I have spent a good five months telling myself and anybody else who would listen, that I could walk without my beloved walking stick and that He was only needed in my palm to tell the general public that I had issues, so I did not have to. I am a strong, independent woman, who absolutely positively can walk substantial distances without a walking stick.

Sadly, this is not the case. It surprised me. I might be able to walk unaided, and frequently walk short distances without it, but as I discovered on Tuesday, there is a price I pay for doing so. I rarely go anywhere without my walking stick. It is true. I may walk around my flat without Him, but if I am leaving my front door, he is in my palm, and we are together. On Tuesday, I did leave my flat without my walking stick, I did so because I could not take Him and my luggage and I calculated, that as I had no intention of going on public transport during my holiday, I would not need Him. On Tuesday, as well as leaving my life to have a stem cell transplant, I also walked a great deal, around the hospital’s unofficial campus, unaided. Until approximately 18:45hrs, I thought absolutely nothing of it. Why would I? I never normally think about it, and on Tuesday, my brain was preoccupied with my transplant, to spend time thinking about my back pain.

That is the problem with my disease, my focus this week should have been solely on fighting this wretched thing, and not having to worry and let’s face it, experience severe pain, from my lower back. Pain is a byproduct; it is not the cancer. Even this week, I have to balance the two and remain cautious of the pain. When the illness sets in, everybody will be looking at the side effects, but I know what my neck and back will feel like after days of lying in bed. It will not be pleasant.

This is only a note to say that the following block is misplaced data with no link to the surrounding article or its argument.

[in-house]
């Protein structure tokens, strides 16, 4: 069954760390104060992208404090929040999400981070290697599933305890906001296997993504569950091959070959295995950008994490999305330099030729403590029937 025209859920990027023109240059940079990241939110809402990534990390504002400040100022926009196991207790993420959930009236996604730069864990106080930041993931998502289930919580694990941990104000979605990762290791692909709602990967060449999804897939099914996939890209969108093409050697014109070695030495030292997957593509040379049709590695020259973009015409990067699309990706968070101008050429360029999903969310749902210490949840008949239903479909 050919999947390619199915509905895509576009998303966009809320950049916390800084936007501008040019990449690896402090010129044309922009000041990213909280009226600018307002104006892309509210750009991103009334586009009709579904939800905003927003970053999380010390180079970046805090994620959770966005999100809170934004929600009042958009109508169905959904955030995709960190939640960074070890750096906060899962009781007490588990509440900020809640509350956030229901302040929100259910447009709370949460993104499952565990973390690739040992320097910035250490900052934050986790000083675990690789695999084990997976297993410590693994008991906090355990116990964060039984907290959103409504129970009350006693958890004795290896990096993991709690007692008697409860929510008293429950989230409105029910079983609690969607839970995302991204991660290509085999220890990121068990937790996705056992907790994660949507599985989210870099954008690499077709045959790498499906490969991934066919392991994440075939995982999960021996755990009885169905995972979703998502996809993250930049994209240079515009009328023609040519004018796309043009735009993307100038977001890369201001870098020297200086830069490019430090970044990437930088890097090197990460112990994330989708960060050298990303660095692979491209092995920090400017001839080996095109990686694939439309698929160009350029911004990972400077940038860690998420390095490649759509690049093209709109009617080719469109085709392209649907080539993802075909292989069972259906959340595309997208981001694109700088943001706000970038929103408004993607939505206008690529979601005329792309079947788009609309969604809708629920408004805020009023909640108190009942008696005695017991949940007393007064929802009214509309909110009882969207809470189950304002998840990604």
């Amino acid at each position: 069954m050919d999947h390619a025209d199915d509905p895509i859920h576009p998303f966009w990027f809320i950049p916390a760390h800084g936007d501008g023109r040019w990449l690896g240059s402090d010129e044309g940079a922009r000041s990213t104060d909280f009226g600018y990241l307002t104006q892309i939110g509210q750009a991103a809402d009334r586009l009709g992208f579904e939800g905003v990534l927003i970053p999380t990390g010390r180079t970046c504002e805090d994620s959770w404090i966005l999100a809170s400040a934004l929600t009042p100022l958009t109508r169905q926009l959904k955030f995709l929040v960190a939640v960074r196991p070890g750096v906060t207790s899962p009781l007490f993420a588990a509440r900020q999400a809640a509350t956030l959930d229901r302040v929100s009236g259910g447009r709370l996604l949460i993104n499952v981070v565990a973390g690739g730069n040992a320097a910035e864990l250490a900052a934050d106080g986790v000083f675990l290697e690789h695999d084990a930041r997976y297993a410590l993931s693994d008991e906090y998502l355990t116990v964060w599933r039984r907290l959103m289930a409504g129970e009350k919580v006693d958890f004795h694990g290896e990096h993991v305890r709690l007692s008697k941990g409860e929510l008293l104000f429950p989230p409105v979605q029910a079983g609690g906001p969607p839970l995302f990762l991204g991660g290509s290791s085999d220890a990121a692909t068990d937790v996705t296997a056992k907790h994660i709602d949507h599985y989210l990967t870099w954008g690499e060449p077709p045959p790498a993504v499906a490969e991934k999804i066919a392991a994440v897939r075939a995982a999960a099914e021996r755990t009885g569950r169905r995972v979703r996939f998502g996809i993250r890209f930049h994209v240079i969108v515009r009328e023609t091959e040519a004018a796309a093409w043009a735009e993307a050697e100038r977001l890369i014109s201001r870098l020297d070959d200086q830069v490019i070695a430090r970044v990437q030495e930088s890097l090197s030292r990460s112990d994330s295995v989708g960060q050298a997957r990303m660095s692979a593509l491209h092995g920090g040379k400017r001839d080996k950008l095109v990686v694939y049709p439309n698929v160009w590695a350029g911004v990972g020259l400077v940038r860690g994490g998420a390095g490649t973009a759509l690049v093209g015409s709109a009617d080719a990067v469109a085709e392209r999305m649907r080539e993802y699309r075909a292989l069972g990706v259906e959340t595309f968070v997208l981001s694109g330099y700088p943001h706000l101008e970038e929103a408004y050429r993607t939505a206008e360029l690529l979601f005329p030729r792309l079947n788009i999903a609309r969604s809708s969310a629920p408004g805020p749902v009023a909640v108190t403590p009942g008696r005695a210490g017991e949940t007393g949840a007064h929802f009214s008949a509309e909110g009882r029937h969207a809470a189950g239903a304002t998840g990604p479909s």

Anyway, by the time I realised why I had spent Tuesday night feeling like a horse had kicked me in my lower back, it was Wednesday… Not knowing how long I will be expected to walk around before I am sentenced to solitary, meant I had to get a replacement, which was much easier than anticipated thanks to my favourite receptionist. It is a ‘temporary’ replacement. I do feel like I am cheating. I am cheating on my beloved walking stick, with a younger, cleaner model. The new one still has his stickers in place and there is more of a spring in his step. And yet, I am yearning for my love.

Now then, if this wasn’t enough evidence for me to get a Freedom Pass, then I do not know what is.

My name is Emma Janes Jones and in addition to having myeloma, I, unfortunately, am disabled.